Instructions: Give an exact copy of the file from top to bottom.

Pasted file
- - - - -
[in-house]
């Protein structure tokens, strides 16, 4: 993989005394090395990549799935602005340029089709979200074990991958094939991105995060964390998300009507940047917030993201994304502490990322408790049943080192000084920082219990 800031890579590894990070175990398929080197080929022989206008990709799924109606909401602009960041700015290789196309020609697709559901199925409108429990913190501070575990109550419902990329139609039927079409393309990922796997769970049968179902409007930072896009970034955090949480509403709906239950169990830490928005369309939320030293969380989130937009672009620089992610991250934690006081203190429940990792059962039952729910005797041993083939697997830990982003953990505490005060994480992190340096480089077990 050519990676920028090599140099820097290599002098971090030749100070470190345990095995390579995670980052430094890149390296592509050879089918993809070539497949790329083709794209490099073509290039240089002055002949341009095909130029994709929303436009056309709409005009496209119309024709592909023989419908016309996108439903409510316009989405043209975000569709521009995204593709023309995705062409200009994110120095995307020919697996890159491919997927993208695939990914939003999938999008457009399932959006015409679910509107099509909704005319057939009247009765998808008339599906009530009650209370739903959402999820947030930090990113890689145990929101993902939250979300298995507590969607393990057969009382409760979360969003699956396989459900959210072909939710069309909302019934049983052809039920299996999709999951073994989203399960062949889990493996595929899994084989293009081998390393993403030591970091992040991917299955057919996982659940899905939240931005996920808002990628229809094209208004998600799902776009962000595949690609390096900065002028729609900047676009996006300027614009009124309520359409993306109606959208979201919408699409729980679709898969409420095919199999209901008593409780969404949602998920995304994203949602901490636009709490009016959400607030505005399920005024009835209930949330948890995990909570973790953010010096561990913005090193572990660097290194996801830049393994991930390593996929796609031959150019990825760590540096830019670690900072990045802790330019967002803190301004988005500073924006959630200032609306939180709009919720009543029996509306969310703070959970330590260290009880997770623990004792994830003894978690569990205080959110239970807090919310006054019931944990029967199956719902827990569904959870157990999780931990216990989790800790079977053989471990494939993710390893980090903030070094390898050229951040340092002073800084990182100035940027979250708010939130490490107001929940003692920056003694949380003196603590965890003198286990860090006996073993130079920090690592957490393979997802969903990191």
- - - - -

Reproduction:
[in-house]
């Protein structure tokens, strides 16, 4: 993989005394090395990549799935602005340029089709979200074990991958094939991105995060964390998300009507940047917030993201994304502490990322408790049943080192000084920082219990 800031890579590894990070175990398929080197080929022989206008990709799924109606909401602009960041700015290789196309020609697709559901199925409108429990913190501070575990109550419902990329139609039927079409393309990922796997769970049968179902409007930072896009970034955090949480509403709906239950169990830490928005369309939320030293969380989130937009672009620089992610991250934690006081203190429940990792059962039952729910005797041993083939697997830990982003953990505490005060994480992190340096480089077990 050519990676920028090599140099820097290599002098971090030749100070470190345990095995390579995670980052430094890149390296592509050879089918993809070539497949790329083709794209490099073509290039240089002055002949341009095909130029994709929303436009056309709409005009496209119309024709592909023989419908016309996108439903409510316009989405043209975000569709521009995204593709023309995705062409200009994110120095995307020919697996890159491919997927993208695939990914939003999938999008457009399932959006015409679910509107099509909704005319057939009247009765998808008339599906009530009650209370739903959402999820947030930090990113890689145990929101993902939250979300298995507590969607393990057969009382409760979360969003699956396989459900959210072909939710069309909302019934049983052809039920299996999709999951073994989203399960062949889990493996595929899994084989293009081998390393993403030591970091992040991917299955057919996982659940899905939240931005996920808002990628229809094209208004998600799902776009962000595949690609390096900065002028729609900047676009996006300027614009009124309520359409993306109606959208979201919408699409729980679709898969409420095919199999209901008593409780969404949602998920995304994203949602901490636009709490009016959400607030505005399920005024009835209930949330948890995990909570973790953010010096561990913005090193572990660097290194996801830049393994991930390593996929796609031959150019990825760590540096830019670690900072990045802790330019967002803190301004988005500073924006959630200032609306939180709009919720009543029996509306969310703070959970330590260290009880997770623990004792994830003894978690569990205080959110239970807090919310006054019931944990029967199956719902827990569904959870157990999780931990216990989790800790079977053989471990494939993710390893980090903030070094390898050229951040340092002073800084990182100035940027979250708010939130490490107001929940003692920056003694949380003196603590965890003198286990860090006996073993130079920090690592957490393979997802969903990191």